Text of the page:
• how to improve the three-dimensional quality of your paintings using directional brushstrokes
  • how to create and simulate texture
  • how to convey the impression of movement
  • how and why brushwork establishes the emotional mood of a painting
  • how to use brushwork to communicate perspective in painting
  • why speed is important in helping you develop your own individual brushwork, and how to use it

Unit 3 - Focal Points

When you look at a scene that inspires you to paint it, remember that your eye sees only one part of a scene clearly in focus. You see the rest of the scene in a more generalized way using your peripheral vision. A painting should do the same for your viewer: the objects in the focal point or focal area should be in sharper focus compared with objects in other parts of the painting. Do not make the painting look like a photograph in which the whole scene is in focus.
In this painting of Calla Lillies and Oranges, notice how there is more detailed brushwork in the flower closest to the viewer, and more suggestive shapes as you move towards the distance.
In this unit you will learn how to vary the amount of detail in different parts of the painting. You will learn:
  • when to put detail and when to stay loose
  • the difference betwen freehand and control hand brushstrokes and when to use each type of brushstroke
  • when to work carefully and with a high degree of control, and when to work freely and loosely in an intuitive manner
  • the mop/rigger technique for differentiating your focal area from the rest of the painting

Unit 4 - Suggestion

Old master artists knew how to suggest a lot of detail without actually rendering it. Look closely at any John Singer Sargent painting and you will notice that an elegant dress is no more than a series of abstract brushstrokes. Old masters knew how to increase the viewer's involvement and interest in the painting by making viewers exercise their own imagination, which is almost limitless. No longer are you just showing the viewer what you, the artist, is thinking about, but you are stimulating them to contribute their own thoughts and images to the work. In this way, the viewer becomes a participant in the experience. If you depict everything to make it look like a photograph, you leave nothing up to the imagination of the viewer, who becomes just a spectator of the work, rather than a participant in it.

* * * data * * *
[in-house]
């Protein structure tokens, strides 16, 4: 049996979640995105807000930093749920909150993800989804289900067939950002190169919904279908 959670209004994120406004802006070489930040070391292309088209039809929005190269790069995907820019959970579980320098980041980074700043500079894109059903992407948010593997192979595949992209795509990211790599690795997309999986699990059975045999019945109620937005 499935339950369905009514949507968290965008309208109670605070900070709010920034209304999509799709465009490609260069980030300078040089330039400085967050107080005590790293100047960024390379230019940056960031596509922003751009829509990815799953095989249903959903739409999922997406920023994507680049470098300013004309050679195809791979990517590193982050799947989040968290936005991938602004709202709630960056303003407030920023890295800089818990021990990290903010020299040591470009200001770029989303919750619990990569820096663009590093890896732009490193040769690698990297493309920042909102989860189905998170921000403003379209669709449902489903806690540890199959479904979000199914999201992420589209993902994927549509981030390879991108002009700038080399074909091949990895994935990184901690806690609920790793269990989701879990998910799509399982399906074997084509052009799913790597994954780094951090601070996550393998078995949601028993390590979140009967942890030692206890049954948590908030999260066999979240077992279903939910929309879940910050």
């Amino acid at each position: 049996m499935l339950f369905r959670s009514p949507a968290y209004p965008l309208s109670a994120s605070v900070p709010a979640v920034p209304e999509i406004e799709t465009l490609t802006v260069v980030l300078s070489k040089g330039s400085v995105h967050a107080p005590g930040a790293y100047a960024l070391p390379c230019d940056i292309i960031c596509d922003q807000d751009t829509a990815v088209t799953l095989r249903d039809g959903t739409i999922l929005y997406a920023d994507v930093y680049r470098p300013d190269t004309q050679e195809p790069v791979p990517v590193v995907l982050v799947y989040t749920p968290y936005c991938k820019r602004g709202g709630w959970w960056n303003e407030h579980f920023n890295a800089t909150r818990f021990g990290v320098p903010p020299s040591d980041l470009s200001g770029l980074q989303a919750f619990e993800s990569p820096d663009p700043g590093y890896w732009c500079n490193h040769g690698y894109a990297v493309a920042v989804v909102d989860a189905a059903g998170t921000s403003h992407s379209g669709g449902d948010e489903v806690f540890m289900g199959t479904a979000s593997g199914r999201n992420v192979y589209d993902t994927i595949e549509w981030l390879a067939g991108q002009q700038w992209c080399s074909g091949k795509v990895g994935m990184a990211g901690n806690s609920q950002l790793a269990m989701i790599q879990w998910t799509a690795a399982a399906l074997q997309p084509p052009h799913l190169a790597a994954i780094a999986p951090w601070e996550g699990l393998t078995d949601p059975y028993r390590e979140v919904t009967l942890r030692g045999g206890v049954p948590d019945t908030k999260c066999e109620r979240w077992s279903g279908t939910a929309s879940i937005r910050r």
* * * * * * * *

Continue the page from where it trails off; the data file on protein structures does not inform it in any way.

Look closely at the bunch of grapes in this still life painting. They were massed in using the general color of the grapes, then a few of the grapes at the edge and inside the large mass were picked out by modeling them with some reflected lights and highlights. This way the few rendered grapes suggest the whole bunch.
In this unit you will learn the various techniques for taking advantage of the principle of suggestion to make your work much more interesting. Suggestion is all about painting a little, but saying a lot. You will learn:
  • why suggestion is much more powerful than detailed rendering
  • how to paint highly complex areas such as roof tiles, bunches of grapes, or detailed foliage
  • how to turn mistakes to your advantage and make use of old discarded paintings
  • how to use transparent pigments to increase the power of suggestion
  • the importance of the silhouette for suggesting form
  • why accurate color spots are critical for suggesting form

Unit 5 - Edges

The mistake a lot of artists make is to forget to incorporate a full range of edges, with hard to soft brushstrokes. It is important to develop and refine edges because they enhance the atmospheric perspective in landscapes, as well as in still life paintings and interior scenes. They also create the three-dimensional quality of forms, by making them "turn". In this still life painting, the tips of the asparagus leaning against the tin are painted with a hard edge, in this case a sudden change of value from light to dark. The asparagus pieces laying on the surface are painted with soft edges in a gradation of values.